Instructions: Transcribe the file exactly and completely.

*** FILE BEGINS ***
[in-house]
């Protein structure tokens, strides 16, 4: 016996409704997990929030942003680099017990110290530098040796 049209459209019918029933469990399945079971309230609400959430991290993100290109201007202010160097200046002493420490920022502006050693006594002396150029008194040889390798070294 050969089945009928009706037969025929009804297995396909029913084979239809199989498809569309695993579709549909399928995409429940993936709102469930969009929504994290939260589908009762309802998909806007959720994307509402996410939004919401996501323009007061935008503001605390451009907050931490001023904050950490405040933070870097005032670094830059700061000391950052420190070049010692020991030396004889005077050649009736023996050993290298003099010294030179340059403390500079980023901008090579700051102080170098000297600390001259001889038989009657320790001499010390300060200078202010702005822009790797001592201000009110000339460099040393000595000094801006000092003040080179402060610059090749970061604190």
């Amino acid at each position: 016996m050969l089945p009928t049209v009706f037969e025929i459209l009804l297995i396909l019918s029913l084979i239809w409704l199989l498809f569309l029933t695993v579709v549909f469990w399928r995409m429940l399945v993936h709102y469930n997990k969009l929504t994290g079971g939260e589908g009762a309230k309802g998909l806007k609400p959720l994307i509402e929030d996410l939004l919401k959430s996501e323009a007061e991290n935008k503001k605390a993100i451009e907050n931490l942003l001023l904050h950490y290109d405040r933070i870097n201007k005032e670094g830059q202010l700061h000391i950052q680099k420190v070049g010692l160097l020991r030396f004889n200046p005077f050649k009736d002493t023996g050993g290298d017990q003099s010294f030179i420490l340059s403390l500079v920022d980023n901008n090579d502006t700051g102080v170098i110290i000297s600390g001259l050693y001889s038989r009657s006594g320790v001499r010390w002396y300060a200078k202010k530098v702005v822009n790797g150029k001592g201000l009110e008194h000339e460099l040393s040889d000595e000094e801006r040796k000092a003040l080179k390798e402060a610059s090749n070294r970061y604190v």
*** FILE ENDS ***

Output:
[in-house]
């Protein structure tokens, strides 16, 4: 016996409704997990929030942003680099017990110290530098040796 049209459209019918029933469990399945079971309230609400959430991290993100290109201007202010160097200046002493420490920022502006050693006594002396150029008194040889390798070294 050969089945009928009706037969025929009804297995396909029913084979239809199989498809569309695993579709549909399928995409429940993936709102469930969009929504994290939260589908009762309802998909806007959720994307509402996410939004919401996501323009007061935008503001605390451009907050931490001023904050950490405040933070870097005032670094830059700061000391950052420190070049010692020991030396004889005077050649009736023996050993290298003099010294030179340059403390500079980023901008090579700051102080170098000297600390001259001889038989009657320790001499010390300060200078202010702005822009790797001592201000009110000339460099040393000595000094801006000092003040080179402060610059090749970061604190």
């Amino acid at each position: 016996m050969l089945p009928t049209v009706f037969e025929i459209l009804l297995i396909l019918s029913l084979i239809w409704l199989l498809f569309l029933t695993v579709v549909f469990w399928r995409m429940l399945v993936h709102y469930n997990k969009l929504t994290g079971g939260e589908g009762a309230k309802g998909l806007k609400p959720l994307i509402e929030d996410l939004l919401k959430s996501e323009a007061e991290n935008k503001k605390a993100i451009e907050n931490l942003l001023l904050h950490y290109d405040r933070i870097n201007k005032e670094g830059q202010l700061h000391i950052q680099k420190v070049g010692l160097l020991r030396f004889n200046p005077f050649k009736d002493t023996g050993g290298d017990q003099s010294f030179i420490l340059s403390l500079v920022d980023n901008n090579d502006t700051g102080v170098i110290i000297s600390g001259l050693y001889s038989r009657s006594g320790v001499r010390w002396y300060a200078k202010k530098v702005v822009n790797g150029k001592g201000l009110e008194h000339e460099l040393s040889d000595e000094e801006r040796k000092a003040l080179k390798e402060a610059s090749n070294r970061y604190v």